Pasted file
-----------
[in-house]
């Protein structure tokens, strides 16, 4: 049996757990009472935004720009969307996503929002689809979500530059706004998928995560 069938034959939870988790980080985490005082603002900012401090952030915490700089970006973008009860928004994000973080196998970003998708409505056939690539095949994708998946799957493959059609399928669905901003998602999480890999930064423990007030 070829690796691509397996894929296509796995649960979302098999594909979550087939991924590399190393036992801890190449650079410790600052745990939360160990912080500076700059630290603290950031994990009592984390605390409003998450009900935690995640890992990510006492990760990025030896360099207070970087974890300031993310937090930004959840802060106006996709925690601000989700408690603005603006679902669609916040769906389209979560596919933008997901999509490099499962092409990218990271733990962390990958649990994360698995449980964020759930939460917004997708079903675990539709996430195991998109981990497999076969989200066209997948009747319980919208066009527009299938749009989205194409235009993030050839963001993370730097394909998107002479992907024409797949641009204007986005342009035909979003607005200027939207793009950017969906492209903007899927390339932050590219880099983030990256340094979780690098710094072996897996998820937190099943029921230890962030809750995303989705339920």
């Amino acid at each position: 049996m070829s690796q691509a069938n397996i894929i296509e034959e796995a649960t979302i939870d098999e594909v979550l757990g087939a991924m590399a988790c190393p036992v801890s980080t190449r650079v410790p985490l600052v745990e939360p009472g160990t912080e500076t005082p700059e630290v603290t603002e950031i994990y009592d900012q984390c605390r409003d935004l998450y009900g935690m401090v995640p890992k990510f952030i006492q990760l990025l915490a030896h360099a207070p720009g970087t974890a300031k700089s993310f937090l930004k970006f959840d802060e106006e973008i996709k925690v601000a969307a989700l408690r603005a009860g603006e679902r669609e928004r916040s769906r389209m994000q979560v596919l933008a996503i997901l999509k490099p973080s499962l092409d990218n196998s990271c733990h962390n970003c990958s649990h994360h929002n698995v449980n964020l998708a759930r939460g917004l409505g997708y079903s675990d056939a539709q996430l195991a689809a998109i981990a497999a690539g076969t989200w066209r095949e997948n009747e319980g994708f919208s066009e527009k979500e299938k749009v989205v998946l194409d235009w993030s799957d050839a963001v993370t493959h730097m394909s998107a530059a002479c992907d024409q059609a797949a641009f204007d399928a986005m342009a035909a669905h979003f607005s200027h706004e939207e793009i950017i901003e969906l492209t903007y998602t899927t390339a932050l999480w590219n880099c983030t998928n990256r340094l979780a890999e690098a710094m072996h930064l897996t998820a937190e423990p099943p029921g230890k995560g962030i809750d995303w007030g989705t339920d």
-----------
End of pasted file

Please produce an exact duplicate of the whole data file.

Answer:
[in-house]
């Protein structure tokens, strides 16, 4: 049996757990009472935004720009969307996503929002689809979500530059706004998928995560 069938034959939870988790980080985490005082603002900012401090952030915490700089970006973008009860928004994000973080196998970003998708409505056939690539095949994708998946799957493959059609399928669905901003998602999480890999930064423990007030 070829690796691509397996894929296509796995649960979302098999594909979550087939991924590399190393036992801890190449650079410790600052745990939360160990912080500076700059630290603290950031994990009592984390605390409003998450009900935690995640890992990510006492990760990025030896360099207070970087974890300031993310937090930004959840802060106006996709925690601000989700408690603005603006679902669609916040769906389209979560596919933008997901999509490099499962092409990218990271733990962390990958649990994360698995449980964020759930939460917004997708079903675990539709996430195991998109981990497999076969989200066209997948009747319980919208066009527009299938749009989205194409235009993030050839963001993370730097394909998107002479992907024409797949641009204007986005342009035909979003607005200027939207793009950017969906492209903007899927390339932050590219880099983030990256340094979780690098710094072996897996998820937190099943029921230890962030809750995303989705339920």
């Amino acid at each position: 049996m070829s690796q691509a069938n397996i894929i296509e034959e796995a649960t979302i939870d098999e594909v979550l757990g087939a991924m590399a988790c190393p036992v801890s980080t190449r650079v410790p985490l600052v745990e939360p009472g160990t912080e500076t005082p700059e630290v603290t603002e950031i994990y009592d900012q984390c605390r409003d935004l998450y009900g935690m401090v995640p890992k990510f952030i006492q990760l990025l915490a030896h360099a207070p720009g970087t974890a300031k700089s993310f937090l930004k970006f959840d802060e106006e973008i996709k925690v601000a969307a989700l408690r603005a009860g603006e679902r669609e928004r916040s769906r389209m994000q979560v596919l933008a996503i997901l999509k490099p973080s499962l092409d990218n196998s990271c733990h962390n970003c990958s649990h994360h929002n698995v449980n964020l998708a759930r939460g917004l409505g997708y079903s675990d056939a539709q996430l195991a689809a998109i981990a497999a690539g076969t989200w066209r095949e997948n009747e319980g994708f919208s066009e527009k979500e299938k749009v989205v998946l194409d235009w993030s799957d050839a963001v993370t493959h730097m394909s998107a530059a002479c992907d024409q059609a797949a641009f204007d399928a986005m342009a035909a669905h979003f607005s200027h706004e939207e793009i950017i901003e969906l492209t903007y998602t899927t390339a932050l999480w590219n880099c983030t998928n990256r340094l979780a890999e690098a710094m072996h930064l897996t998820a937190e423990p099943p029921g230890k995560g962030i809750d995303w007030g989705t339920d």